When Acton reached Zuckerberg’s office, a Facebook lawyer was present. Acton made clear that the disagreement — Facebook wanted to make money through ads, and he wanted to make it from high-volume users — meant he could get his full allocation of stock. Facebook’s legal team disagreed, saying that WhatsApp had only been exploring monetization initiatives, not “implementing” them. Zuckerberg, for his part, had a simple message: “He was like, This is probably the last time you’ll ever talk to me.”

Gruber’s response to this quote  – “Sounds like a delightful place to work.”

The WhatsApp founders are presenting themselves as benevolent product people who want to empower people to communicate. By contrast, Acton is presenting Facebook as greedy, immoral capitalists that want to make a buck at all costs. As usual, the truth is somewhere in the middle.

Facebook acquired WhatsApp four years ago, on February 2014 for $19 billion, yes billion with a “B”. Over the last four years, Zuckerberg and the rest of Facebook have let WhatsApp run independently. So far WhatsApp has made Facebook a whopping $0. It appears clear to me that Zuckerberg’s patience was up and he was pushing Acton and the rest of WhatsApp to start monetizing. For the leader of a public company, this is the right thing to do. Four years of no monetization and focusing on the user/product is very fair, now go make some damn money.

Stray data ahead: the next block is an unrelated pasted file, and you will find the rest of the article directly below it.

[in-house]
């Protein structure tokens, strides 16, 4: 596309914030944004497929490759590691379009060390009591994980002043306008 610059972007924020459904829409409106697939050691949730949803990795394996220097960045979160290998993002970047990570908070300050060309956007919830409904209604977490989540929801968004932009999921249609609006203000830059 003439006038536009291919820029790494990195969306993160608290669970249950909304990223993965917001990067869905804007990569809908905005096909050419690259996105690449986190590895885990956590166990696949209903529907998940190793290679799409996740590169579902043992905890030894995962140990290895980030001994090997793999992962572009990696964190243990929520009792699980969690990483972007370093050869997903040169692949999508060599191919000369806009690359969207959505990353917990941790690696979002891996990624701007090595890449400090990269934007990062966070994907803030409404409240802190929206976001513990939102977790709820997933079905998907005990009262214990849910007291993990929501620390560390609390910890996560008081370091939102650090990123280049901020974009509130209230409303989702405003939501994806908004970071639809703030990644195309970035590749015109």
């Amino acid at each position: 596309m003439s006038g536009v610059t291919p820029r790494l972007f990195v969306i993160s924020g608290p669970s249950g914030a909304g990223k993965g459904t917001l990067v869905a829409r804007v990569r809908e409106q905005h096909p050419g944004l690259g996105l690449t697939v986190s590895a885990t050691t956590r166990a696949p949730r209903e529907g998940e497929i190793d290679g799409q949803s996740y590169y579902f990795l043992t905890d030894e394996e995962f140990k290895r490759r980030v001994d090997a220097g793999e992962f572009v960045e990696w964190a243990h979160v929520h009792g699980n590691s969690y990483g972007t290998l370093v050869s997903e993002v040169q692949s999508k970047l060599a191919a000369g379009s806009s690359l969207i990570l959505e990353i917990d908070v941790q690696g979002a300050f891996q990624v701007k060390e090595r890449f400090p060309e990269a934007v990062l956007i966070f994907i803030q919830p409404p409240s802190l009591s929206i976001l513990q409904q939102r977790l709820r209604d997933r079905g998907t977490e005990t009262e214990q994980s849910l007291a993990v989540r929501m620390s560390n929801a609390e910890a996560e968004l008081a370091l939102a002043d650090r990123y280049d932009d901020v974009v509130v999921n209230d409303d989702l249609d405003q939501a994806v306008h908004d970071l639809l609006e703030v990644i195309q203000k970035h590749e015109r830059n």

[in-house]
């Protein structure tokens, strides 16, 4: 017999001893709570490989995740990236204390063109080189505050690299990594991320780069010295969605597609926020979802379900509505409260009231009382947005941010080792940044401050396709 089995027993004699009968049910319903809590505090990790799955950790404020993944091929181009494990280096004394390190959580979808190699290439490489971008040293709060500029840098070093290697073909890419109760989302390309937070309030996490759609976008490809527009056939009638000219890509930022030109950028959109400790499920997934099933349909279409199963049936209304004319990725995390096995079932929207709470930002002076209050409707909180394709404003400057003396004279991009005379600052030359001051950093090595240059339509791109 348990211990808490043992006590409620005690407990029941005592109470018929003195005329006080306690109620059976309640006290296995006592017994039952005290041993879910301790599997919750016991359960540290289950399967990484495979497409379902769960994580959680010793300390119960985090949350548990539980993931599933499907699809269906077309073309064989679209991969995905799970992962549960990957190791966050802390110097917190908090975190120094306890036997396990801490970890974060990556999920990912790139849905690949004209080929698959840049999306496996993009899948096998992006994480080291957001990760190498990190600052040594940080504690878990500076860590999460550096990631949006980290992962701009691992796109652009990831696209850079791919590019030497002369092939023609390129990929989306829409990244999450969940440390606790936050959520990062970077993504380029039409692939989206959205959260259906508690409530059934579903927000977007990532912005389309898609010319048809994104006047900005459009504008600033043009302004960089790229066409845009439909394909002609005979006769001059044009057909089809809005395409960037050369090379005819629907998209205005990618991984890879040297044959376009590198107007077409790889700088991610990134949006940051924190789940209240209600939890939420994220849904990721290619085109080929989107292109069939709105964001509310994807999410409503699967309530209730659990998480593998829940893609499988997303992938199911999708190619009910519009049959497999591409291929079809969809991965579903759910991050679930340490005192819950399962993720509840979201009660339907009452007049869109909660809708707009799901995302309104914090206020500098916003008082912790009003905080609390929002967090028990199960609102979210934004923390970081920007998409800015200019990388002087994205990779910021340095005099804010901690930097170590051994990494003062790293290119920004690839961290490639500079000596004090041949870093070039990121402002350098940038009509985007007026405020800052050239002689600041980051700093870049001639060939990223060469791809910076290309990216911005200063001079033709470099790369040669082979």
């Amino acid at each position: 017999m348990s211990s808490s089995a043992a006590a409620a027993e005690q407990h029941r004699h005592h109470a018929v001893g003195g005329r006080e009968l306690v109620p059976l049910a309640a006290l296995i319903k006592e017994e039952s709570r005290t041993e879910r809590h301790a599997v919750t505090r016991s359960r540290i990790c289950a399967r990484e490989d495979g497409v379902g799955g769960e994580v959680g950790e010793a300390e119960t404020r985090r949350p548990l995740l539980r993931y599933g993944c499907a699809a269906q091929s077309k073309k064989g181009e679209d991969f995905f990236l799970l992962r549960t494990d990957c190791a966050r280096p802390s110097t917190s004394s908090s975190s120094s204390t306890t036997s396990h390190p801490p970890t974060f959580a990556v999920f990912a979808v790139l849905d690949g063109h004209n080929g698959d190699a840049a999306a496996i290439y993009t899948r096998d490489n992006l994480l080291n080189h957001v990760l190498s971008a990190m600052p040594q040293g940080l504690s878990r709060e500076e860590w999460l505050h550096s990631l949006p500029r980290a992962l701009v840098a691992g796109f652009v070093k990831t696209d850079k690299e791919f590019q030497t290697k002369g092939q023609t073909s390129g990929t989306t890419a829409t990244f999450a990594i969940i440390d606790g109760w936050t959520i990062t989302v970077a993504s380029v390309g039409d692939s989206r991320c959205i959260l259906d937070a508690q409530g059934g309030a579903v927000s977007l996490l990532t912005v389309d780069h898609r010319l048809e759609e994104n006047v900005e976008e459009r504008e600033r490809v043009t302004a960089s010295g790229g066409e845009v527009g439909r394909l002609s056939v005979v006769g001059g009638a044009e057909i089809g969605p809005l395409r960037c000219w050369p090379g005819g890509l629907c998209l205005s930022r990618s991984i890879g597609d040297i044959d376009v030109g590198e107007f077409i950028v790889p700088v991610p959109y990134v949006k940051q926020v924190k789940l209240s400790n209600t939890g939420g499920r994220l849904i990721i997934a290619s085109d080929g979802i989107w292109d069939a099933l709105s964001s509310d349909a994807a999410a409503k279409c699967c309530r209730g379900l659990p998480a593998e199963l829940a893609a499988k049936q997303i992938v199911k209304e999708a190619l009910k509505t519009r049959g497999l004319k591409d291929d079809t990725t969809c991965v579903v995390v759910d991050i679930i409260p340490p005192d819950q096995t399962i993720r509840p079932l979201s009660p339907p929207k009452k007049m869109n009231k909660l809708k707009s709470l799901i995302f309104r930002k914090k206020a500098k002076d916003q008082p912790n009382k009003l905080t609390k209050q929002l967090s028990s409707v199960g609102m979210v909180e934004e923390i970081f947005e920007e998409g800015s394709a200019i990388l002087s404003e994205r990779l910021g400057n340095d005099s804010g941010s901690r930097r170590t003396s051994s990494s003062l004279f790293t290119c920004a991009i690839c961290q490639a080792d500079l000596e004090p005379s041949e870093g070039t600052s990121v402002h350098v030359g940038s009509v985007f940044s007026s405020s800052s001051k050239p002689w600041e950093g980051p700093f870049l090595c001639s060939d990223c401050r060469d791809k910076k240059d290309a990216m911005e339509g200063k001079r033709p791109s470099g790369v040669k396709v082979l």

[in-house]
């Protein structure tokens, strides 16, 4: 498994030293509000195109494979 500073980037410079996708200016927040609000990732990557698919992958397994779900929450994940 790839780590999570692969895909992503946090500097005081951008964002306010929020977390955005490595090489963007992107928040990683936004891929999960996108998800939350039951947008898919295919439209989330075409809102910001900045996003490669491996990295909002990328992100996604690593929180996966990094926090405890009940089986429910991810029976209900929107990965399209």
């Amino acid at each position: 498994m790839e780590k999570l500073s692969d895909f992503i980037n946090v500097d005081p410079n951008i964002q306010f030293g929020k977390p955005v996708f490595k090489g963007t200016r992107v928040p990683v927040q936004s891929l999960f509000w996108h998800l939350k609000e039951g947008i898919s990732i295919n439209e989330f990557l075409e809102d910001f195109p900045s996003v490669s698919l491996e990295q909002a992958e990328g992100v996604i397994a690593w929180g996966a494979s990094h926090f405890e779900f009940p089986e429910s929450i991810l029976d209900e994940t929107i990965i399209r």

Was Acton against monetization? No, but he appears to be against Facebook’s preferred approach of monetization – Ads. His quote in the interview is great for eyeballs but did he actually believe Facebook would want to use a metered-user model? How long would it take for this metered-user model to make back the $19billion Facebook spent?

Facebook doesn’t make money this way. Facebook wants their products available to everyone, and for free, supported by ad revenue. Note to all founders – if you sell your product to Facebook (or Google) it will be supported by ads someday.

The second part of Acton’s quote, “You don’t need a sophisticated sales force. It’s a very simple business.”, also shows a naive understanding of Facebook’s business. Facebook’s long-term approach is a self-serve ad model. Facebook is implementing a “very simple business” monetization approach to WhatsApp, and one that they know very well.